Story by Neda Ulaby, NPR
Composer Gene Coleman, a Guggenheim-winning luminary in the worlds of experimental film and avant-garde music, is more the type to show up for a residency at a prestigious music festival rather than at the Olympics.
“I’m not a big sports person,” he confesses. But Coleman grew up in a small Wisconsin village where he was transfixed by the Bruce Lee movies he saw on TV, and taught himself karate out of books as a kid. After the International Olympic Committee voted in 2016 to bring karate to the Toyko Games, Coleman was invited by the Japan-U.S. Friendship Commission to compose a soundscape of music to celebrate the decision.
Coleman’s creation is called KATA, after the elegantly choreographed patterns of movements practiced by martial artists. “If you’re a beginning karate student, you learn kata,” Coleman explains. “And those kata contain all the movements that that particular style of karate is composed of.” It’s like music, and also like code.
For his composition, Coleman decided to track the brainwaves of people performing karate and then turn that neurological data into music. He worked with another U.S. composer, Adam Vidiksis, who specializes in music technology. Together they adapted a motion-sensing device to measure everything from body temperature to heart rate, to create a musical portrait of a mind-body connection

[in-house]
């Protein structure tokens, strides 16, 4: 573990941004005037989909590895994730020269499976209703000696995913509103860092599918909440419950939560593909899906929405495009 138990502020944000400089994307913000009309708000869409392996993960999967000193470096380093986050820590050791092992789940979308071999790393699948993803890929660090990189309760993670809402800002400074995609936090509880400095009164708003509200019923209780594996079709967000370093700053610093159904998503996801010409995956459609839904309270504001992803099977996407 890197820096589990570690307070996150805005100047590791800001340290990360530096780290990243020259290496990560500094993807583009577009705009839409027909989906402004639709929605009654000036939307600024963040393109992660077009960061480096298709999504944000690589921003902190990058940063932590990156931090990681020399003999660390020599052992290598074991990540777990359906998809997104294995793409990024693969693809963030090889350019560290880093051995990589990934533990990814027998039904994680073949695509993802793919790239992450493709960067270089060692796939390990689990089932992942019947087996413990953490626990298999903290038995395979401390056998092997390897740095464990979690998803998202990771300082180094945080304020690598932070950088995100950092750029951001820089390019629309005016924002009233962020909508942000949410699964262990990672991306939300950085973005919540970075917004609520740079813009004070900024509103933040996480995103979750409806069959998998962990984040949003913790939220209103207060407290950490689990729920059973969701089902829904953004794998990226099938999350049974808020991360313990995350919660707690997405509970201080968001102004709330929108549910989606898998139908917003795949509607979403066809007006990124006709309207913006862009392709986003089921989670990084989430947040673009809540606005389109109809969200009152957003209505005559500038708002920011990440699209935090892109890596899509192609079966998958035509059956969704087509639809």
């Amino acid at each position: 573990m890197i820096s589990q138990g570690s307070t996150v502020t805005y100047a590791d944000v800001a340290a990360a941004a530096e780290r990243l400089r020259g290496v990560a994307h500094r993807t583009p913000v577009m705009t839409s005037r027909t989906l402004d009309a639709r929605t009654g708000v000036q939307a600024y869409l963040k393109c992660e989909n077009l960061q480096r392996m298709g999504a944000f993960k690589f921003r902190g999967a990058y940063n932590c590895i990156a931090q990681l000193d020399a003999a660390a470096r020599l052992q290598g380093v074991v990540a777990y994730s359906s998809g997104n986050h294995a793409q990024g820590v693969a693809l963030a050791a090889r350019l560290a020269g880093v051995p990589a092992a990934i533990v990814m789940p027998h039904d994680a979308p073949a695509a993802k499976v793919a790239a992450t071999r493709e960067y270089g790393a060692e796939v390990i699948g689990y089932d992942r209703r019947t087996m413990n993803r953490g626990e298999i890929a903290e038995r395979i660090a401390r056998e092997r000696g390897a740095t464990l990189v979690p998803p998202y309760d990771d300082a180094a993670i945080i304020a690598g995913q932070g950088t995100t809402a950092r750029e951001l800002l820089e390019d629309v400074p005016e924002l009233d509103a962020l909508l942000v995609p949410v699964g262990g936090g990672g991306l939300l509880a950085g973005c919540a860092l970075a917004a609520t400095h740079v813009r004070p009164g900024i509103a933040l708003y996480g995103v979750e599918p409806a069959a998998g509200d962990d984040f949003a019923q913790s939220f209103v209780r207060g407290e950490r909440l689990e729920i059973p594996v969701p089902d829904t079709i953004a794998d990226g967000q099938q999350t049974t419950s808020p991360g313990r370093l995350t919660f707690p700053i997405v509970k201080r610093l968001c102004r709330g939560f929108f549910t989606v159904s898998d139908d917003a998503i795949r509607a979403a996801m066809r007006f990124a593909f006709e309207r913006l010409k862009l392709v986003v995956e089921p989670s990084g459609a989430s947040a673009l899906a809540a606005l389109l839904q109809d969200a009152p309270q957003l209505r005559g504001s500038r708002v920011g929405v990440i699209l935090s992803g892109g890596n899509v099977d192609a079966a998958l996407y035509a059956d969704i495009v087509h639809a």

“What it allows for is a very interesting look into the mental state of the performer, whether that performer is a musician or martial artist,” Vidikisis says. (Due to COVID-19, the device has mainly been used so far on themselves.)
“How neurons function is also incredibly musical,” Coleman adds. “They play together. They play in counterpoint. They play as a soloist. They play in larger groups in… a symphony of activity.”
Coleman has collaborated with Japanese musicians since his first residency in Japan in 2001. For this piece, he worked with two celebrated masters of traditional music who embrace experimentation: lute player Sansuzu Tsuruzawa and flute player Akikazu Nakamura, who’s also a renowned composer and arranger.
In a video for the U.S.-Japan Creative Artists Fellowship, Tsuruzawa explained in Japanese that karate shares with traditional Japanese music a sense of strong momentum and use of an extreme range of breath. Speaking to NPR, Nakamura points out that they also share a deep connection to nature, and create intervals for quiet, peaceful thoughts. “We make a hole in the space over time,” he says.
Asked for his opinion about non-Japanese musicians experimenting with Japanese cultural forms, Nakamura bursts into laughter. He did not find it appropriative. “Actually, half of me was grown… by American culture,” he adds.
When cultures are drawn joyously together in a spirit of achievement and acknowledgement, he says, that’s great art — and also, he adds, the Olympics.